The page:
While representation in the Assembly expanded, the people knew that His Majesty’s Council was appointed and made up of wealthy Halifax businessmen and lawyers with family connections to each other. The elected Assembly itself consisted of mainly rural members with only two from Halifax Township. Prominent journalists Jotham Blanchard and Joseph Howe were critical of the powerful unelected Council and advocated strongly for responsible government in their editorials.
In 1830, the private interests and public duties of the unelected Councilmen came into conflict in what is known as the Brandy Dispute. The Assembly introduced a bill to raise the tax on brandy to increase provincial revenues, but His Majesty’s Council refused because it would be too expensive for businesses – their businesses and the businesses of their families. The Assembly saw this as an attempt by the Council to extend its influence over money bills, which were the Assembly’s responsibility. The Brandy Dispute may have been the spark that ignited the fuse that led to responsible government.
In the 1830s, two financial issues led journalist Joseph Howe to publish a controversial letter in his newspaper the Novascotian. In 1832, Howe supported the incorporation of a bank which would be in direct competition with another bank established without incorporation by eight members of His Majesty’s Council. The Council put up many barriers and required precautions for the new bank. In 1833, the Assembly tried to gain control of the colony’s revenue. It was paid to the British Government, rather than to the colony, and the British Government used the funds to pay the colonial officers. The Assembly wanted control over payments to the officers. Rather than give up this control, the British Government proposed giving up the revenue but still paying the officers. The British Government withdrew its proposal to give up the revenue but keep paying the officers in 1835. They would be paid either through the collection of quit rents (property tax) or through a vote in the Assembly.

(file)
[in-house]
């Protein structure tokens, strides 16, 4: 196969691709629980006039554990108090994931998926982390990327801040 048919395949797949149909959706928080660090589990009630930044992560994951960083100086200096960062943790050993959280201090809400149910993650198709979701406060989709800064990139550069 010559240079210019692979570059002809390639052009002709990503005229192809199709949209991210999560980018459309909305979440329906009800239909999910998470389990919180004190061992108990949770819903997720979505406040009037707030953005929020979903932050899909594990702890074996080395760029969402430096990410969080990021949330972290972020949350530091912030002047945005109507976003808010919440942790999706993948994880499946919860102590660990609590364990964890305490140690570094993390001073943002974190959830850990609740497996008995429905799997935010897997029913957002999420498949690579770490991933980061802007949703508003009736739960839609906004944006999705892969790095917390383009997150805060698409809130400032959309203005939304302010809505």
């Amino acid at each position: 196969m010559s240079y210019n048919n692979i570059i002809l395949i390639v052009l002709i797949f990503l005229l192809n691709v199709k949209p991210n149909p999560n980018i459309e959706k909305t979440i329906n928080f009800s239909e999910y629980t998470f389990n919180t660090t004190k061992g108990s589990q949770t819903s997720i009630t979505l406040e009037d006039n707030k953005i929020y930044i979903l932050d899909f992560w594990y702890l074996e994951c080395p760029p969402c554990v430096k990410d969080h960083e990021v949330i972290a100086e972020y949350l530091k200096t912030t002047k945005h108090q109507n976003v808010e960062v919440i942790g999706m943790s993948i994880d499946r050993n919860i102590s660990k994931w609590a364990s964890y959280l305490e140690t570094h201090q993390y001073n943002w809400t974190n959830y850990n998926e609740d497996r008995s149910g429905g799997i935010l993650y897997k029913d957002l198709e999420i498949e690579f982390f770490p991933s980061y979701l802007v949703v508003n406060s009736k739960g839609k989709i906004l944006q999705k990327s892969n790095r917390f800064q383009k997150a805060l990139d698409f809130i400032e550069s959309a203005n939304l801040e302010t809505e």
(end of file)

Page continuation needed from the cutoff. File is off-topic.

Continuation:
In addition to interference by His Majesty’s Council in Assembly business and manipulations by the British Colonial Office to manage Nova Scotian affairs, the people started to notice the corruption in local matters. It was this corruption which led Joseph Howe to publish a letter criticizing the magistrates of Halifax in 1835. It was signed “The People.” Howe was charged with seditious libel and acquitted at trial. The next day, a headline in his newspaper read, “The press is free.”
In the 1836/1837 election, people ran for a political party for the first time, as either Reform or Conservative. The desire for change had led to the formation of political parties.
Similar discontent led to the 1837 rebellions in Upper and Lower Canada. The people were aware that they were being controlled by the British Government. Lord Durham, Governor General of British North America, published a Report in response to the rebellions in 1839. It described the problems with irresponsible government in the British Colonies and the benefits of responsible government. The Report convinced Joseph Howe and those supporting reform that a British-style executive branch was also possible in Nova Scotia.
These events solidified the reform movement in Nova Scotia.
How was Responsible Government achieved?
It would take 90 years for government in Nova Scotia to gradually evolve from representative government to responsible government. While there was unrest in other parts of what would become Canada, Nova Scotia’s long path to responsible government was peaceful.